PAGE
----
Listing 2: The core instruction sequence of Meltdown. or only accessible by the kernel. As already discussed in
An inaccessible kernel address is moved to a register, Section 2.2, this hardware-based isolation through a per-
raising an exception. The subsequent instructions are mission bit is considered secure and recommended by the
already executed out of order before the exception is hardware vendors. Hence, modern operating systems al-
raised, leaking the content of the kernel address through ways map the entire kernel into the virtual address space
the indirect memory access. of every user process.
As a consequence, all kernel addresses lead to a valid
physical address when translating them, and the CPU can
access the content of such addresses. The only differ-
ence to accessing a user space address is that the CPU
chine. Further, we assume that the system is fully pro- raises an exception as the current permission level does
tected with state-of-the-art software-based defenses such not allow to access such an address. Hence, the user
as ASLR and KASLR as well as CPU features like space cannot simply read the contents of such an address.
SMAP, SMEP, NX, and PXN. Most importantly, we as- However, Meltdown exploits the out-of-order execution
sume a completely bug-free operating system, thus, no of modern CPUs, which still executes instructions in the
software vulnerability exists that can be exploited to gain small time window between the illegal memory access
kernel privileges or leak information. The attacker tar- and the raising of the exception.
gets secret user data, e.g., passwords and private keys, or In line 4 of Listing 2, we load the byte value located
any other valuable information. at the target kernel address, stored in the RCX register,
into the least significant byte of the RAX register repre-
5.1 Attack Description sented by AL. As explained in more detail in Section 2.1,
the MOV instruction is fetched by the core, decoded into
Meltdown combines the two building blocks discussed µOPs, allocated, and sent to the reorder buffer. There, ar-
in Section 4. First, an attacker makes the CPU execute chitectural registers (e.g., RAX and RCX in Listing 2) are
a transient instruction sequence which uses an inacces- mapped to underlying physical registers enabling out-of-
sible secret value stored somewhere in physical memory order execution. Trying to utilize the pipeline as much as
(cf. Section 4.1). The transient instruction sequence acts possible, subsequent instructions (lines 5-7) are already
as the transmitter of a covert channel (cf. Section 4.2), decoded and allocated as µOPs as well. The µOPs are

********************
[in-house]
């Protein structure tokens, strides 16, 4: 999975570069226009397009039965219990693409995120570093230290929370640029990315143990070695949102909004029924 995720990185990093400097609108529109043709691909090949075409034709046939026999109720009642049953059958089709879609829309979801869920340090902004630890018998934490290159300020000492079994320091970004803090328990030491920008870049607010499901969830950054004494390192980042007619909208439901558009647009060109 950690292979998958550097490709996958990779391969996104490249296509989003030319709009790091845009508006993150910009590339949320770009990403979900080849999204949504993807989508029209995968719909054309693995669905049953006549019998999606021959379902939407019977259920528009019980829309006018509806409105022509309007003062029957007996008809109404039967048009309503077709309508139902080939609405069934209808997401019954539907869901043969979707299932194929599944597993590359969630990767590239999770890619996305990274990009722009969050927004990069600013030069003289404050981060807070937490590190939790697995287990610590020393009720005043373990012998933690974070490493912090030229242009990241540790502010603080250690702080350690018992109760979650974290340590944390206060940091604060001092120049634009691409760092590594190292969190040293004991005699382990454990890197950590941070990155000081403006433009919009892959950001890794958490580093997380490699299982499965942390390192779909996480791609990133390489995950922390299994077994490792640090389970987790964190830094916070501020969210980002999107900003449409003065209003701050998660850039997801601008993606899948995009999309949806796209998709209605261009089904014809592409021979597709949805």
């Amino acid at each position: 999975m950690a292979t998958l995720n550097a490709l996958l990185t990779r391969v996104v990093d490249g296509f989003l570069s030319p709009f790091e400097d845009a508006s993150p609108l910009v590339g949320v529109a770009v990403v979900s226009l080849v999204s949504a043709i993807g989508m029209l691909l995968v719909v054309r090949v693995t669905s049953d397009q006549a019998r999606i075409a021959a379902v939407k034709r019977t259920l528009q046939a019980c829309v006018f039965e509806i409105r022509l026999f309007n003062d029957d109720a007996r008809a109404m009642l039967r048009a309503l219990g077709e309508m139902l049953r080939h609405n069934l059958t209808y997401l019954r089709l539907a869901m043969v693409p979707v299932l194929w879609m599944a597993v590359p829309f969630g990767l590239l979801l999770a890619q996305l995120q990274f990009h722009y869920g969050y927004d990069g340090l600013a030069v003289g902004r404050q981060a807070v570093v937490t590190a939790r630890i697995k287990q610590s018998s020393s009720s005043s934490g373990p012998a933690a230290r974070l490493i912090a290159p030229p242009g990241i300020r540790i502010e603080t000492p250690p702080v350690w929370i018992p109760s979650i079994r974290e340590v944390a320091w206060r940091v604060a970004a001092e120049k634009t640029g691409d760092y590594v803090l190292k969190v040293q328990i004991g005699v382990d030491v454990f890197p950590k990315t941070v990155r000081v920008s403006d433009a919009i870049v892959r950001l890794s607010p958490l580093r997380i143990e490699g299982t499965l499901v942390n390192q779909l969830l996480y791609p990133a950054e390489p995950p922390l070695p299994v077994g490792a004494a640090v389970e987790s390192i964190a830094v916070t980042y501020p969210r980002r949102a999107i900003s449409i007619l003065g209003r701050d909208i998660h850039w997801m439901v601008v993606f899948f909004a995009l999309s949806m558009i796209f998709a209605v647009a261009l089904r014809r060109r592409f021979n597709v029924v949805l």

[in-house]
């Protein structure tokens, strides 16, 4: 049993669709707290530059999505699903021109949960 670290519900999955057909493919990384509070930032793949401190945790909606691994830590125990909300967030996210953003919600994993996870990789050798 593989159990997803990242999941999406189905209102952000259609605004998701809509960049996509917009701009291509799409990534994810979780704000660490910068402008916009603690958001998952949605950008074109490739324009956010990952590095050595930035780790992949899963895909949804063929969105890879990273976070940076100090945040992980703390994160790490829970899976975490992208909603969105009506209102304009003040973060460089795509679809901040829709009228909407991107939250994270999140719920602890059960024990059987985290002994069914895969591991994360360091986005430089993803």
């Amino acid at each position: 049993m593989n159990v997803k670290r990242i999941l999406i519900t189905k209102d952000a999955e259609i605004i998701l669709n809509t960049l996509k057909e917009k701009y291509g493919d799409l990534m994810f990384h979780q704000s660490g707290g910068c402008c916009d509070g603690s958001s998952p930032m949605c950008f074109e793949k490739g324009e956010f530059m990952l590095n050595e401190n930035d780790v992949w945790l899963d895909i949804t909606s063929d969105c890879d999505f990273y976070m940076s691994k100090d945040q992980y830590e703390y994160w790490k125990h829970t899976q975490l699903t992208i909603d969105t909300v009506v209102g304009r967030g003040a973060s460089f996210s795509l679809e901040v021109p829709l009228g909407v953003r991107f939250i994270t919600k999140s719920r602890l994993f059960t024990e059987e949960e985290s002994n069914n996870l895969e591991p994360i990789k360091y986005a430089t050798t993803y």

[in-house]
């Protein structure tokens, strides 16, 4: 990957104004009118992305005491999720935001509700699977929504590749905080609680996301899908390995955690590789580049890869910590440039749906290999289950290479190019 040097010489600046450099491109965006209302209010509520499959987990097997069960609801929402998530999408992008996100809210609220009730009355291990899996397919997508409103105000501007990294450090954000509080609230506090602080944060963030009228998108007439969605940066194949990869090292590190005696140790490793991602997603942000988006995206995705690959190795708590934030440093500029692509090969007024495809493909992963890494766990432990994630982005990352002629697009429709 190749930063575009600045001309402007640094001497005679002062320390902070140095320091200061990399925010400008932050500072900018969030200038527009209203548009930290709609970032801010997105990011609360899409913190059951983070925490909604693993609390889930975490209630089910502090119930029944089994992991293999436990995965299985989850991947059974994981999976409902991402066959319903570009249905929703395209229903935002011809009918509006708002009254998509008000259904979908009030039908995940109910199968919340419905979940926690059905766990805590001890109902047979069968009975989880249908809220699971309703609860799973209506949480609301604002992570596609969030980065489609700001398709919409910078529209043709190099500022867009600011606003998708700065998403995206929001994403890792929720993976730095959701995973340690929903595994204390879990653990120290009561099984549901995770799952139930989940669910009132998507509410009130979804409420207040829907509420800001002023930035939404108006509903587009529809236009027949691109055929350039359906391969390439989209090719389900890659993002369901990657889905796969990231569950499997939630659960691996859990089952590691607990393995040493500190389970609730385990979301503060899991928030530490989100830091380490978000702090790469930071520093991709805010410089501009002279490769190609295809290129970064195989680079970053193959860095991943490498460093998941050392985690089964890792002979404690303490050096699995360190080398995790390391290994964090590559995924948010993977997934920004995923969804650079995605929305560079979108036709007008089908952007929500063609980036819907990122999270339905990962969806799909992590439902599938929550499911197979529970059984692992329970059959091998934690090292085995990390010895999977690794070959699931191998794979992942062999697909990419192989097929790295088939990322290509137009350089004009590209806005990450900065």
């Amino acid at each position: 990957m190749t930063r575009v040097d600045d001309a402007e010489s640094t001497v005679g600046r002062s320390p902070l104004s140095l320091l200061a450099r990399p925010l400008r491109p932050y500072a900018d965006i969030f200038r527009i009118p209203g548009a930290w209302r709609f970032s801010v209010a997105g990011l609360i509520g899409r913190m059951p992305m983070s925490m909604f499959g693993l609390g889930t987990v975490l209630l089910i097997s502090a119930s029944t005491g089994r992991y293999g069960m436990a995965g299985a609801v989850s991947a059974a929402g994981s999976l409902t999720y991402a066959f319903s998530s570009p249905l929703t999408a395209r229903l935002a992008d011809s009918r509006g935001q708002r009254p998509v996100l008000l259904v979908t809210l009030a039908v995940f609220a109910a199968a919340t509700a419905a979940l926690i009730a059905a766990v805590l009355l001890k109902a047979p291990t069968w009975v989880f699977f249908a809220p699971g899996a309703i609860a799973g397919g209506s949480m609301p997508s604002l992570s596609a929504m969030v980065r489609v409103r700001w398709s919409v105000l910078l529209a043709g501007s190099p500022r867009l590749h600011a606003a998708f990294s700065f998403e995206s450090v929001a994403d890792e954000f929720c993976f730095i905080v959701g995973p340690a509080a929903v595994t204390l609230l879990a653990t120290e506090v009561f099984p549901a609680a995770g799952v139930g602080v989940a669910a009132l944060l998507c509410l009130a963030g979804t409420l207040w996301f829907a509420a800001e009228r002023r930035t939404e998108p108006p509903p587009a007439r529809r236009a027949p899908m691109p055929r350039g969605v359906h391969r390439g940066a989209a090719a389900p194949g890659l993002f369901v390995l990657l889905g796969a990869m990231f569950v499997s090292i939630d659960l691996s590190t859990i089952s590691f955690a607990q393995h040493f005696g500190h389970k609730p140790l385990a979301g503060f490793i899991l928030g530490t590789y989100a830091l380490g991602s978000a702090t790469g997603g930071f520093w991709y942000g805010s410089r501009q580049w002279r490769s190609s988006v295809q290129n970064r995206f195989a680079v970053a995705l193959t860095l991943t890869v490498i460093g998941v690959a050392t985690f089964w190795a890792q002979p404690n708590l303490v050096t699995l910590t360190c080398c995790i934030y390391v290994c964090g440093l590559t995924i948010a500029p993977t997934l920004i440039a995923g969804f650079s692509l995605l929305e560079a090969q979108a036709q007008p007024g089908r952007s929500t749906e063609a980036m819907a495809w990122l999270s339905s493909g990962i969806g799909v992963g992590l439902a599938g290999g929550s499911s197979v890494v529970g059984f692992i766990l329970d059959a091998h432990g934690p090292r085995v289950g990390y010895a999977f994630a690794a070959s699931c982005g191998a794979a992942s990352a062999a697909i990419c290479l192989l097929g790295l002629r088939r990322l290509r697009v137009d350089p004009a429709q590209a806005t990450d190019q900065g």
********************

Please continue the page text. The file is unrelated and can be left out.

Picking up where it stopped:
ultimately leaking the secret value to the attacker. further sent to the reservation station holding the µOPs
Meltdown consists of 3 steps: while they wait to be executed by the corresponding ex-
Step 1 The content of an attacker-chosen memory loca- ecution unit. The execution of a µOP can be delayed if
tion, which is inaccessible to the attacker, is loaded execution units are already used to their corresponding
into a register. capacity or operand values have not been calculated yet.
Step 2 A transient instruction accesses a cache line When the kernel address is loaded in line 4, it is likely
based on the secret content of the register. that the CPU already issued the subsequent instructions
Step 3 The attacker uses Flush+Reload to determine the as part of the out-or-order execution, and that their cor-
accessed cache line and hence the secret stored at the responding µOPs wait in the reservation station for the
chosen memory location. content of the kernel address to arrive. As soon as the
By repeating these steps for different memory locations, fetched data is observed on the common data bus, the
the attacker can dump the kernel memory, including the µOPs can begin their execution.
entire physical memory. When the µOPs finish their execution, they retire in-
Listing 2 shows the basic implementation of the tran- order, and, thus, their results are committed to the archi-
sient instruction sequence and the sending part of the tectural state. During the retirement, any interrupts and
covert channel, using x86 assembly instructions. Note exception that occurred during the execution of the in-
that this part of the attack could also be implemented en- struction are handled. Thus, if the MOV instruction that
tirely in higher level languages like C. In the following, loads the kernel address is retired, the exception is reg-
we will discuss each step of Meltdown and the corre- istered and the pipeline is flushed to eliminate all results
sponding code line in Listing 2. of subsequent instructions which were executed out of

8
order. However, there is a race condition between raising end of a microarchitectural covert channel) that transfers
this exception and our attack step 2 which we describe the cache state (step 2) back into an architectural state.
below. As discussed in Section 4.2, Meltdown relies on Flush+